An Essential Diagnostics List (EDL) to accompany the WHO Model List of Essential Medicines (EML). The Model List of Essential Medicines (EML), maintained by the World Health Organization (WHO) since 1977, has significantly improved global access to medicines. Infectious disease experts write in Forbes that diagnostics deserve as much attention as vaccines and medicines, listing the numerous benefits of improved global access to diagnostic testing. [Forbes]

Simplified antibiotic regimens, when referral isn’t possible. The Simplified Antibiotic Therapy Trial (SATT), published in Lancet Global Health, was designed to provide effective treatment to young infants with severe bacterial infections, but without signals of critical illness, who do not receive care in higher-level centers in Pakistan. This is an important group because up to three-quarters of families of sick young infants in Karachi refuse hospital admission because of the high opportunity costs of treatment far from home, despite free transport and treatment. Infants were randomly assigned to 1) intramuscular procaine benzylpenicillin and gentamicin for one week (reference treatment), 2) oral amoxicillin twice daily and intramuscular gentamicin once daily for one week, or 3) intramuscular procaine benzylpenicillin and gentamicin once daily for two days, followed by oral amoxicillin twice daily for five days. Both simplified antibiotic regimens, requiring fewer injections, were as effective as the reference treatment, suggesting the possibility of expanded access to effective treatment for this vulnerable group. [Lancet GH study]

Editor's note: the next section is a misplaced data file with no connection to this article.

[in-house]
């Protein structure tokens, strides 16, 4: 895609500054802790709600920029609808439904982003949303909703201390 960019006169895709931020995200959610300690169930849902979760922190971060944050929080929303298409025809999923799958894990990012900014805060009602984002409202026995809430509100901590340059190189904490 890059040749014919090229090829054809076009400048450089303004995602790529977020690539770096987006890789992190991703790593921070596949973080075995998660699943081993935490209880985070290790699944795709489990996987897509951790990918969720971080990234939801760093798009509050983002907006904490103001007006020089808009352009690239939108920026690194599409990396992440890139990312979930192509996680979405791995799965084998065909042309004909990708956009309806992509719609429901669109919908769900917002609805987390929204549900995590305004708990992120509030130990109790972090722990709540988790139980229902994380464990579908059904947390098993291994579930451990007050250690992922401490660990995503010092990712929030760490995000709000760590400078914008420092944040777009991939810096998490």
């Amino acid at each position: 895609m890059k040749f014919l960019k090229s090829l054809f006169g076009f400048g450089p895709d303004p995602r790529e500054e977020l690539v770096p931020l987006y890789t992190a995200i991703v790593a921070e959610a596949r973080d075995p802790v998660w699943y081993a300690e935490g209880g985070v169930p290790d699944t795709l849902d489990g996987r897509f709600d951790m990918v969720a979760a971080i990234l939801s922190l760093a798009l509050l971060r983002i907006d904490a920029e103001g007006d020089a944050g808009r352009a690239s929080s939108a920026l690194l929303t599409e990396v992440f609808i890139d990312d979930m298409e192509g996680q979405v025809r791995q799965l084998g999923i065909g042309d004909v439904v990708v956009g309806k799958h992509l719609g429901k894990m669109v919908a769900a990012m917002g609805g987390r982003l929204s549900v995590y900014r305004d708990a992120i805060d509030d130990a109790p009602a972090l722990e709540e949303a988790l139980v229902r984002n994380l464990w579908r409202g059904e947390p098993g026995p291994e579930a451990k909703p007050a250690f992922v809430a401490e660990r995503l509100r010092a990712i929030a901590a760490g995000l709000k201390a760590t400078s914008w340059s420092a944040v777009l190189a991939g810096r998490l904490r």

Identifying shorter, safer drug regimens for tuberculosis. A study in Lancet Infectious Diseases examines the potential of shorter drug regimens for treating rifampicin-sensitive, previously untreated pulmonary tuberculosis in several sites in South Africa and Tanzania. Between May 2013 and March 2014, researchers assigned 365 patients to a reference treatment (combination of rifampicin, isoniazid, pyrazinamide, and ethambutol) or one of four experimental treatments with varying levels of rifampicin in combination with either ethambutol, moxifloxacin, or SQ109. The results indicate that 35 mg/kg rifampicin (the highest dose tested) with 15-20 mg/kg ethambutol was safe, reduced the time to culture conversion to more quickly indicate progress, and has the potential to speed regimen development at a reduced cost. [Lancet ID]

Antibiotic-contaminated seafood may pose a threat during the holidays. Chinese scientists estimated in 2013 that the Pearl River estuary - bordering Guangzhou, Shenzhen, Hong Kong, and Macau - received 193 metric tons (213 tons) of antibiotics per year. The U.S. FDA monitors imported farm-raised seafood from China, though an investigation by Bloomberg Businessweek journalists finds that distribution networks are often “murky.” [Bloomberg]

 

Image via DFID - UK Department for International Development (CC BY-SA 2.0)